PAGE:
Vertigo, megrims, or giddiness may be associated with organic disease of the brain, or be occasioned by derangement of the liver or other organs of the digestive system. A fit of vertigo may also arise from the action of the sun's rays upon the unprotected head, or it may be clue to the retention of blood in the vessels of the brain consequent upon pressure of a tight collar. A single attack, which may occur at any time during a journey, is sometimes difficult of explanation; when a hot sun and a tight collar are both present they will naturally be looked upon as the cause of the fit, but in the absence of either it will be impossible for anyone to decide whether it was due to some chronic disorder in the brain or to derangement of the digestive organs. In these cases a direct diagnosis is only possible when the history of the animal is known. It may, however, be suggested that a sudden and violent attack, under the influence of which the horse suddenly stops, raises and shakes his head, and then drops down in a state of partial unconsciousness, is most likely to be consequent on some cause which is acting at the moment, such as heat, pressure on the vessels of the neck, or some acute disturbance of the liver.
Vertigo which arises from organic disease of the nervous centres, is in most cases a disorder of gradual development. The first attack is extremely slight, and probably attracts very little attention; the driver may notice that the horse occasionally shakes his head, or turns it to one side as though he were annoyed by something which had entered the ear; after a short time the animal ceases to behave strangely, and finishes the journey without any further indication of disturbance. Nothing more may be thought of the matter until the recurrence of the attack after the lapse of a week or more, and even then no suspicion of megrims is probably excited until a more severe attack occurs.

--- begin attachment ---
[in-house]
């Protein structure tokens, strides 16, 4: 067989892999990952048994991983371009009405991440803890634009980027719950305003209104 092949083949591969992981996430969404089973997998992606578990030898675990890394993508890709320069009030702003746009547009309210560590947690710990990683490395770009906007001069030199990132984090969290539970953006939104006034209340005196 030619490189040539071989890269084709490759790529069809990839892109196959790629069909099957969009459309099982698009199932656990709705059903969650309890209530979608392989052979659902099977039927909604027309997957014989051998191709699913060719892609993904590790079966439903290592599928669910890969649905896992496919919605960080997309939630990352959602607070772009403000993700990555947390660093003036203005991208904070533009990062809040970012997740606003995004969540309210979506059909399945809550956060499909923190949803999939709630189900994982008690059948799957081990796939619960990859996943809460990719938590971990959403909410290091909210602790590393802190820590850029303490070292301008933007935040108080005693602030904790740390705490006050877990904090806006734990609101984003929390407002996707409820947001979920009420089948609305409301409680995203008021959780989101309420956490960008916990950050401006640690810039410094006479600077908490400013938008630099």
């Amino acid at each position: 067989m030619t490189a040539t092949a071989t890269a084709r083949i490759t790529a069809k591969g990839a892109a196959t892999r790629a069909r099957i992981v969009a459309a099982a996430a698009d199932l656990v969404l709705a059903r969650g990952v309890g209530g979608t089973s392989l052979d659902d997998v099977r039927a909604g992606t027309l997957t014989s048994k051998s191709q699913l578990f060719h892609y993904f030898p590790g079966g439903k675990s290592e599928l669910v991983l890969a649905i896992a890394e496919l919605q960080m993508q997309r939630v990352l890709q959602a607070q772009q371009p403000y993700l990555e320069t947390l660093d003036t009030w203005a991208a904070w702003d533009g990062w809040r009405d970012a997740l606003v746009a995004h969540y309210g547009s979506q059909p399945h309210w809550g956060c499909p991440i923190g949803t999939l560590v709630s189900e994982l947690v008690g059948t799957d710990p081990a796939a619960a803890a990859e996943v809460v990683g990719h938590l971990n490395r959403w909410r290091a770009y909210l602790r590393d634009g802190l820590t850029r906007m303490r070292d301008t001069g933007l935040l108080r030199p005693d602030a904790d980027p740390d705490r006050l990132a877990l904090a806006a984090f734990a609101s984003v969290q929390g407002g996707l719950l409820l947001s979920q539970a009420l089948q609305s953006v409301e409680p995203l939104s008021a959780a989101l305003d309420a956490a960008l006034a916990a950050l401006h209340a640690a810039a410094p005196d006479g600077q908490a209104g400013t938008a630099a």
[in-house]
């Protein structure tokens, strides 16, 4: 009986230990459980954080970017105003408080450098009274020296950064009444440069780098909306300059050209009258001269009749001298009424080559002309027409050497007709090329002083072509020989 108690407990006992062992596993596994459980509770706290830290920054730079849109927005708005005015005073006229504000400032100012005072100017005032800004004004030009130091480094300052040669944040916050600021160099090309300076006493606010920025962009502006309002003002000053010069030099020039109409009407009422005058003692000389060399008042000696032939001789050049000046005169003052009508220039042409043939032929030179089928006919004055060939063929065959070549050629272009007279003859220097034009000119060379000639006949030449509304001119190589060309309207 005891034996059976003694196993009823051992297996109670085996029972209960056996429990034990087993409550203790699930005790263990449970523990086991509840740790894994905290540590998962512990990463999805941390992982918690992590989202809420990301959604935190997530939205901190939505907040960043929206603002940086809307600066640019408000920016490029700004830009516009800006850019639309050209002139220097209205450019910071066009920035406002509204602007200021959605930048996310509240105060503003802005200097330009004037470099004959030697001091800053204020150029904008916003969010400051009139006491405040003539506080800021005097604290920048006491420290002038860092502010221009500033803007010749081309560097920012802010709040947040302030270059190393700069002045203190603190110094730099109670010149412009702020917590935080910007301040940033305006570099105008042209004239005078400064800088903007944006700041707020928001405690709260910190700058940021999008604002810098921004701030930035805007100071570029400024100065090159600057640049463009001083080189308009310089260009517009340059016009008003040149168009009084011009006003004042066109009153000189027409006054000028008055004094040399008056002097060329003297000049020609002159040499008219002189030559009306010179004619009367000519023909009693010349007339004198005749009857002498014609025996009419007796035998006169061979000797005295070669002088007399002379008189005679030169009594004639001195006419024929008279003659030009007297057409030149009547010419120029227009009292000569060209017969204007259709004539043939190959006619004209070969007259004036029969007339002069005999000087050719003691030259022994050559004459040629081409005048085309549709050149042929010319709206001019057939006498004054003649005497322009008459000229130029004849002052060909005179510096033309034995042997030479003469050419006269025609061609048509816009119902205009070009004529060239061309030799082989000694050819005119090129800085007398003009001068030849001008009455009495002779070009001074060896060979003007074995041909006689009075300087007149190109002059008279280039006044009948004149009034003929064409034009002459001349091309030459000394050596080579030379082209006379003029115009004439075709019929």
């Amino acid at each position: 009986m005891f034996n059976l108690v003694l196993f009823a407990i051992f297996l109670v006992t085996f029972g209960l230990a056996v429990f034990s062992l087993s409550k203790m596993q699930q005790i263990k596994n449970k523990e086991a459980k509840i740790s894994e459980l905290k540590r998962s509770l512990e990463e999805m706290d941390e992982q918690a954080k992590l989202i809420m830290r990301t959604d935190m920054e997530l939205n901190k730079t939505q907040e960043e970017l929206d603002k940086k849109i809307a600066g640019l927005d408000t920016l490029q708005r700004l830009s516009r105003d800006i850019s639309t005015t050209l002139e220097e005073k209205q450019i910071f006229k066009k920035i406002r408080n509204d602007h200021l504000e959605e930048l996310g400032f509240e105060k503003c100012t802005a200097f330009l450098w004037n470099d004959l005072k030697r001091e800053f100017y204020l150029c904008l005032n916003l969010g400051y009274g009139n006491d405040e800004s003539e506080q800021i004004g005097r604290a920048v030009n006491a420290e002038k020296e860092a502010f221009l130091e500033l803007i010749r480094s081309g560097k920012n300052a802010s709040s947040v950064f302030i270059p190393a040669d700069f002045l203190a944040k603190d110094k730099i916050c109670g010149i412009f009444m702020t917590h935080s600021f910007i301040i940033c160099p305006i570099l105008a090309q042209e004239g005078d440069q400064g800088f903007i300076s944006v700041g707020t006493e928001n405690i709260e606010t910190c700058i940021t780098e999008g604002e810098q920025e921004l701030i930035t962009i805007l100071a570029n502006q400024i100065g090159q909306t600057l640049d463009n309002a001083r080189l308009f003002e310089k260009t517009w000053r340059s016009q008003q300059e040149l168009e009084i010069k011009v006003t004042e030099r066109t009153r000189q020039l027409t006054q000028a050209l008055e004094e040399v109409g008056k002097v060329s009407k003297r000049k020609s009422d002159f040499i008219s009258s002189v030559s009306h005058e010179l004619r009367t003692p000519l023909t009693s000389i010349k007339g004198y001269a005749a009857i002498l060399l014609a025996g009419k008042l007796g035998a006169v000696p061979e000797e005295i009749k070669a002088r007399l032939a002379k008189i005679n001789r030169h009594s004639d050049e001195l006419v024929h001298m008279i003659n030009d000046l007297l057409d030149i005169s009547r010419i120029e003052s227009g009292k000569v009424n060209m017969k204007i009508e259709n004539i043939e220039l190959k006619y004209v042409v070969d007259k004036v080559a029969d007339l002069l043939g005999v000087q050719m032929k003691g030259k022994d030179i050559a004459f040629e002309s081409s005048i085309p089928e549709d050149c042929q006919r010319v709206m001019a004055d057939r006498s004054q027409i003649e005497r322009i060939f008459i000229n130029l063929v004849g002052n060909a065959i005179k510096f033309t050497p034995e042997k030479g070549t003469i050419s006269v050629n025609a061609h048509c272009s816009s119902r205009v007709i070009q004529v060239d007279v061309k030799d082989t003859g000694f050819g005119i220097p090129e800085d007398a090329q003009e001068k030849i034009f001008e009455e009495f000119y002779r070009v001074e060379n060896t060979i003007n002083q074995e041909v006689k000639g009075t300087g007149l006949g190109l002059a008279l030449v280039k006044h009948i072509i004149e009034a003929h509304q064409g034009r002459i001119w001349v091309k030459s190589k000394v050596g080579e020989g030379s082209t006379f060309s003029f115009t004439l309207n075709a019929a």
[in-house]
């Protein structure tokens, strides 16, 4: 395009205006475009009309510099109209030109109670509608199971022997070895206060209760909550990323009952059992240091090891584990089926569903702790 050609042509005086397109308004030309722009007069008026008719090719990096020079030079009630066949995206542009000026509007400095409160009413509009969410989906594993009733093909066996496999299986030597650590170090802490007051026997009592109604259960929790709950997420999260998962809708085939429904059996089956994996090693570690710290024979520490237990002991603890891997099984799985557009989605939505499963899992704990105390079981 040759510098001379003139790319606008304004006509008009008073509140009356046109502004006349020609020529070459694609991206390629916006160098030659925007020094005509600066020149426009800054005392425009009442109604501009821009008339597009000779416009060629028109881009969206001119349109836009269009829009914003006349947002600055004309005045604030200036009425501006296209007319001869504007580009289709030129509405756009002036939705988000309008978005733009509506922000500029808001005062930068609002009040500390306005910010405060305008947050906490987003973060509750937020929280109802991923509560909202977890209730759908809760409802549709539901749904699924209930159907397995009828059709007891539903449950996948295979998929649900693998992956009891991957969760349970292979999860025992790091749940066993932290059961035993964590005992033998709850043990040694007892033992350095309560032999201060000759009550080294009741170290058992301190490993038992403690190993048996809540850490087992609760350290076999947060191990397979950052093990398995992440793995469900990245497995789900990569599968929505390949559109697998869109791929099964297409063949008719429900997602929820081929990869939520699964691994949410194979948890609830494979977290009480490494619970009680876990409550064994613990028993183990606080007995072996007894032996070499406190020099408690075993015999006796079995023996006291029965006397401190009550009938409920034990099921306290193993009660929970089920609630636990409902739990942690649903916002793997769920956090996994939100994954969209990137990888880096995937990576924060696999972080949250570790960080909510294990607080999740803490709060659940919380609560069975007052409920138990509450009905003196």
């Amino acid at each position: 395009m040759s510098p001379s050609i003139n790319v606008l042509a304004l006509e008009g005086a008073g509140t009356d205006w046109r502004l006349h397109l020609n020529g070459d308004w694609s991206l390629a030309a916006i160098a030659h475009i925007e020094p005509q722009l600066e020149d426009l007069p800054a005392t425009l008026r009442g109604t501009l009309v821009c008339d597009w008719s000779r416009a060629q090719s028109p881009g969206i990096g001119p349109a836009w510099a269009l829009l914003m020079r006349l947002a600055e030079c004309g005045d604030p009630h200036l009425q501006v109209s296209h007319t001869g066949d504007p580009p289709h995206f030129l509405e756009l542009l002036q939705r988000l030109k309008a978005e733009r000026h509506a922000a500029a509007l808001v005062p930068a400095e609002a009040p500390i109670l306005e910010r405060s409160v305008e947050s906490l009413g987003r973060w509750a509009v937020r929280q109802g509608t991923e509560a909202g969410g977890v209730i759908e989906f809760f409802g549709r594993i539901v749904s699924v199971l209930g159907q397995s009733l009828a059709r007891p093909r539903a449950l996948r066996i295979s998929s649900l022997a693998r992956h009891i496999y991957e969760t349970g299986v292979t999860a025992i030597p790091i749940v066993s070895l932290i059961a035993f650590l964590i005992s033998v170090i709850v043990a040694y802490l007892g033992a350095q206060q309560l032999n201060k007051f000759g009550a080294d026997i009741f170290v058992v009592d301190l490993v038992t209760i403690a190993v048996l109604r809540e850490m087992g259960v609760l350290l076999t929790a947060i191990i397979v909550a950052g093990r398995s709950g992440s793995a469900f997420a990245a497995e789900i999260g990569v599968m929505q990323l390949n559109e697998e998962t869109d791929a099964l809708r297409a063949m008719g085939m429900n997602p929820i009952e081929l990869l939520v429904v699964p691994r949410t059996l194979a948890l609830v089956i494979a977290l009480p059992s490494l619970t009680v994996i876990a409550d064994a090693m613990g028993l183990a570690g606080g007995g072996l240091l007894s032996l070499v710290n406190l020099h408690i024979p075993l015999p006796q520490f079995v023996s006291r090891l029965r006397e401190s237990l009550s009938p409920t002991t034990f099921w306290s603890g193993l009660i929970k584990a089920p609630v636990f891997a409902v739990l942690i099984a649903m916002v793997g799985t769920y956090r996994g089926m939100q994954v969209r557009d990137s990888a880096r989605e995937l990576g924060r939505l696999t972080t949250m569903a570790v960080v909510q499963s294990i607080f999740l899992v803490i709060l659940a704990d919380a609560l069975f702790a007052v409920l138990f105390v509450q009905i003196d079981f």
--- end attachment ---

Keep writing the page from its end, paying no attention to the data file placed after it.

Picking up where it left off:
Fig. 178. - Vertigo or Megrims.
Post-mortem examinations have been made of horses which have suffered from chronic vertigo, the fits occurring at intervals of a few weeks or months during several years of the animals' lives. The results of such examinations were in some cases unsatisfactory; in others calcareous nodules and tumours, varying in size from a pin's head to a pigeon's egg or larger, have been found in the plexus of vessels in the lateral ventricles of the brain. Frequently, however, the search for morbid appearances in the brain and spinal cord has been attended with disappointment.
Attacks of vertigo may sometimes happen in consequence of injury to the head; a blow accidentally or intentionally inflicted may produce slight concussion, or may even result in the depression of some of the bones forming the cranial cavity, in which case stupor will result, and will continue until the depressed portions of bone are elevated by means of a surgical instrument.
When the injury is slight, the fit of giddiness which follows generally passes off in a short time and leaves no trace behind; but the rider or driver, being probably unaware that the animal has been struck on the head, is disposed to look upon the attack as a case of megrims of the ordinary kind. The fact, however, of the attack not recurring would be a sufficient evidence that the injury is not permanent.
As the occurrence at irregular intervals of fits of vertigo is at the least annoying, and cannot be said to be unattended with danger to the rider or driver, it is naturally a subject of enquiry as to what can be done in the way of prevention. If any positive cause, such as a tight collar, is detected, the remedy is of course perfectly obvious. Should symptoms of disease of the liver be present, a dose or two of aloes with calomel may be given with benefit; but if there is no obvious cause, the conclusion will necessarily be that there is some morbid condition of the central nervous system, and beyond attending to the animal's general health by judicious feeding and properly regulated work or exercise, nothing can be done. Horses suffering from chronic brain disease should never be hurried or called upon to undergo severe exertion. Moreover, they should be fed two or three hours before being employed in any kind of work, and food should be given in small quantities and often.